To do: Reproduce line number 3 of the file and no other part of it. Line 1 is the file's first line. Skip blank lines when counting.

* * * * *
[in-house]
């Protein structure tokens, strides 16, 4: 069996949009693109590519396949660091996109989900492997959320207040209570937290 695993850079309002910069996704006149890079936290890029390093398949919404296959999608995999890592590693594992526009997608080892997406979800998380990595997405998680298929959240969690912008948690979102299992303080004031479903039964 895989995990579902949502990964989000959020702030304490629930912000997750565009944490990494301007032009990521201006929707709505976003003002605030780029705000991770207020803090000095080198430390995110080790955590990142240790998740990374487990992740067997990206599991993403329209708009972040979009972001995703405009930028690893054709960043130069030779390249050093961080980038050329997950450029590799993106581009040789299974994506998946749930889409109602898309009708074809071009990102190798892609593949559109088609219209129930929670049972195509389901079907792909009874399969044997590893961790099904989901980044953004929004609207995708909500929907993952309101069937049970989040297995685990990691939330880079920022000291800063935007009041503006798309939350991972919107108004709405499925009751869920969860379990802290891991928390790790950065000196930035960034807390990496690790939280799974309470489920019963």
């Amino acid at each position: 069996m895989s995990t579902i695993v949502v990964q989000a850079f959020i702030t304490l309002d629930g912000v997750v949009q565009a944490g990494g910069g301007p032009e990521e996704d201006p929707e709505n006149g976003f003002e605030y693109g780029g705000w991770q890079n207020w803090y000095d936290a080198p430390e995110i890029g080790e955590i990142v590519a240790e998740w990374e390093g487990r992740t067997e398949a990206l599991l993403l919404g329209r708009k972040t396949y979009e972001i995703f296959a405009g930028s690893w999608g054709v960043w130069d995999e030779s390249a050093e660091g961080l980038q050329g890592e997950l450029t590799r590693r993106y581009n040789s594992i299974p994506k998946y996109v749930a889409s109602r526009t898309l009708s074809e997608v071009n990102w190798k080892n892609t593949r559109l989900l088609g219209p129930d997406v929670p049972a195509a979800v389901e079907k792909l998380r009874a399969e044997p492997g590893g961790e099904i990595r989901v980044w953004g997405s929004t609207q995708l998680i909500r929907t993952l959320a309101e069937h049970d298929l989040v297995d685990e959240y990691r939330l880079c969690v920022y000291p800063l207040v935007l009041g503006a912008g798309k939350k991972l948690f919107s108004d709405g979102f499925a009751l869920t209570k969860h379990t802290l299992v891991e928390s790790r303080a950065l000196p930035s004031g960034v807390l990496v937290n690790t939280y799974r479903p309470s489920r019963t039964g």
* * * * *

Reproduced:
């Amino acid at each position: 069996m895989s995990t579902i695993v949502v990964q989000a850079f959020i702030t304490l309002d629930g912000v997750v949009q565009a944490g990494g910069g301007p032009e990521e996704d201006p929707e709505n006149g976003f003002e605030y693109g780029g705000w991770q890079n207020w803090y000095d936290a080198p430390e995110i890029g080790e955590i990142v590519a240790e998740w990374e390093g487990r992740t067997e398949a990206l599991l993403l919404g329209r708009k972040t396949y979009e972001i995703f296959a405009g930028s690893w999608g054709v960043w130069d995999e030779s390249a050093e660091g961080l980038q050329g890592e997950l450029t590799r590693r993106y581009n040789s594992i299974p994506k998946y996109v749930a889409s109602r526009t898309l009708s074809e997608v071009n990102w190798k080892n892609t593949r559109l989900l088609g219209p129930d997406v929670p049972a195509a979800v389901e079907k792909l998380r009874a399969e044997p492997g590893g961790e099904i990595r989901v980044w953004g997405s929004t609207q995708l998680i909500r929907t993952l959320a309101e069937h049970d298929l989040v297995d685990e959240y990691r939330l880079c969690v920022y000291p800063l207040v935007l009041g503006a912008g798309k939350k991972l948690f919107s108004d709405g979102f499925a009751l869920t209570k969860h379990t802290l299992v891991e928390s790790r303080a950065l000196p930035s004031g960034v807390l990496v937290n690790t939280y799974r479903p309470s489920r019963t039964g």